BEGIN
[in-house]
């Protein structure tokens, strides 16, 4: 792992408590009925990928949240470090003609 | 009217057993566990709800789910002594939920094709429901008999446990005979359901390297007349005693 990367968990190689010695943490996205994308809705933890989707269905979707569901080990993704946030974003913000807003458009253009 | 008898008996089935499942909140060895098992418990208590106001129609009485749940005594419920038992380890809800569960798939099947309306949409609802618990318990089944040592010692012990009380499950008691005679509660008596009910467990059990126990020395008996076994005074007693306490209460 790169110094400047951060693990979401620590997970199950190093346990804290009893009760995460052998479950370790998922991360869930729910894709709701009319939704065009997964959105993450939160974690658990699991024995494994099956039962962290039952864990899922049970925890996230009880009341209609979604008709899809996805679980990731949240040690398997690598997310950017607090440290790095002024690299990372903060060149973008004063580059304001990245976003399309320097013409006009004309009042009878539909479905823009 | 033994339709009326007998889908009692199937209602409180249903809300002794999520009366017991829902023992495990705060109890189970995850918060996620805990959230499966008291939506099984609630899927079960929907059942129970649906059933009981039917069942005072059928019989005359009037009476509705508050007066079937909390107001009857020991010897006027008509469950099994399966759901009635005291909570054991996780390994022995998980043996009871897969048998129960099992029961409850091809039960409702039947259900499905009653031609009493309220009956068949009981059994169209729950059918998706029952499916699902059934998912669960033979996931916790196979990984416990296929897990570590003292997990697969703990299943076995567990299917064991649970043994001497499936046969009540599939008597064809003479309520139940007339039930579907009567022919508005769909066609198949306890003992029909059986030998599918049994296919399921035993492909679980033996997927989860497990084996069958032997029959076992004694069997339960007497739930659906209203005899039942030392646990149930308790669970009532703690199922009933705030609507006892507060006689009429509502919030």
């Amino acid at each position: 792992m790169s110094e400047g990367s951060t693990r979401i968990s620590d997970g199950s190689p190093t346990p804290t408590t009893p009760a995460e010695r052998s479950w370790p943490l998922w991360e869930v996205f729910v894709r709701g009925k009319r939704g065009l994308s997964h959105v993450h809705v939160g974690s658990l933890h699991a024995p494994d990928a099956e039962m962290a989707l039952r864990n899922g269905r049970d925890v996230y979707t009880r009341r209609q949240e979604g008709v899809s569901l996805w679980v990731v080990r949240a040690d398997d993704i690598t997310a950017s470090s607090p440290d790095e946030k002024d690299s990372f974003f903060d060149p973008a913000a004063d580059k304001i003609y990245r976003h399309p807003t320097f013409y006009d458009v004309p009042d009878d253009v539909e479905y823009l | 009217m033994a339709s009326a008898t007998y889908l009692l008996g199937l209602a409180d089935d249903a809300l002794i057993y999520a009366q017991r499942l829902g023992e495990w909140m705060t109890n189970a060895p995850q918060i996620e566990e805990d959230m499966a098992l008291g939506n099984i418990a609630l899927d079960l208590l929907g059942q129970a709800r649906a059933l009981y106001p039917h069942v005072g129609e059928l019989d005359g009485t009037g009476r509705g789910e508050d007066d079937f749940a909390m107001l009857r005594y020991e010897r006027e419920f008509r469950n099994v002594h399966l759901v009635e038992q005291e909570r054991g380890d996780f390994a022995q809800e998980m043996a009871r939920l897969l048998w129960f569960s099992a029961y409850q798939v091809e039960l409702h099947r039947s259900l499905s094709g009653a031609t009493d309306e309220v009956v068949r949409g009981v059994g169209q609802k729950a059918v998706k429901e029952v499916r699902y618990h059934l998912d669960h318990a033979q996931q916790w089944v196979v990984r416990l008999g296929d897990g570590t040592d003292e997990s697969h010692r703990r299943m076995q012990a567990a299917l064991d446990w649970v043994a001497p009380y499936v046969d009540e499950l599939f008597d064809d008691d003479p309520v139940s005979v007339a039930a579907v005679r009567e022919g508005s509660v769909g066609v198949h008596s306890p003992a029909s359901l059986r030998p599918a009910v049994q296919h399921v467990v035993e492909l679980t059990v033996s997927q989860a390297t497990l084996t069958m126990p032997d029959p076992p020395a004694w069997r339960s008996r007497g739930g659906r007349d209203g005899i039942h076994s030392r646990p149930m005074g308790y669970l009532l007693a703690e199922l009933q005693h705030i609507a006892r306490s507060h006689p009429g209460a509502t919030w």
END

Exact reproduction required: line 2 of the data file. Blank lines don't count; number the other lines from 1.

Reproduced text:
């Protein structure tokens, strides 16, 4: 792992408590009925990928949240470090003609 | 009217057993566990709800789910002594939920094709429901008999446990005979359901390297007349005693 990367968990190689010695943490996205994308809705933890989707269905979707569901080990993704946030974003913000807003458009253009 | 008898008996089935499942909140060895098992418990208590106001129609009485749940005594419920038992380890809800569960798939099947309306949409609802618990318990089944040592010692012990009380499950008691005679509660008596009910467990059990126990020395008996076994005074007693306490209460 790169110094400047951060693990979401620590997970199950190093346990804290009893009760995460052998479950370790998922991360869930729910894709709701009319939704065009997964959105993450939160974690658990699991024995494994099956039962962290039952864990899922049970925890996230009880009341209609979604008709899809996805679980990731949240040690398997690598997310950017607090440290790095002024690299990372903060060149973008004063580059304001990245976003399309320097013409006009004309009042009878539909479905823009 | 033994339709009326007998889908009692199937209602409180249903809300002794999520009366017991829902023992495990705060109890189970995850918060996620805990959230499966008291939506099984609630899927079960929907059942129970649906059933009981039917069942005072059928019989005359009037009476509705508050007066079937909390107001009857020991010897006027008509469950099994399966759901009635005291909570054991996780390994022995998980043996009871897969048998129960099992029961409850091809039960409702039947259900499905009653031609009493309220009956068949009981059994169209729950059918998706029952499916699902059934998912669960033979996931916790196979990984416990296929897990570590003292997990697969703990299943076995567990299917064991649970043994001497499936046969009540599939008597064809003479309520139940007339039930579907009567022919508005769909066609198949306890003992029909059986030998599918049994296919399921035993492909679980033996997927989860497990084996069958032997029959076992004694069997339960007497739930659906209203005899039942030392646990149930308790669970009532703690199922009933705030609507006892507060006689009429509502919030």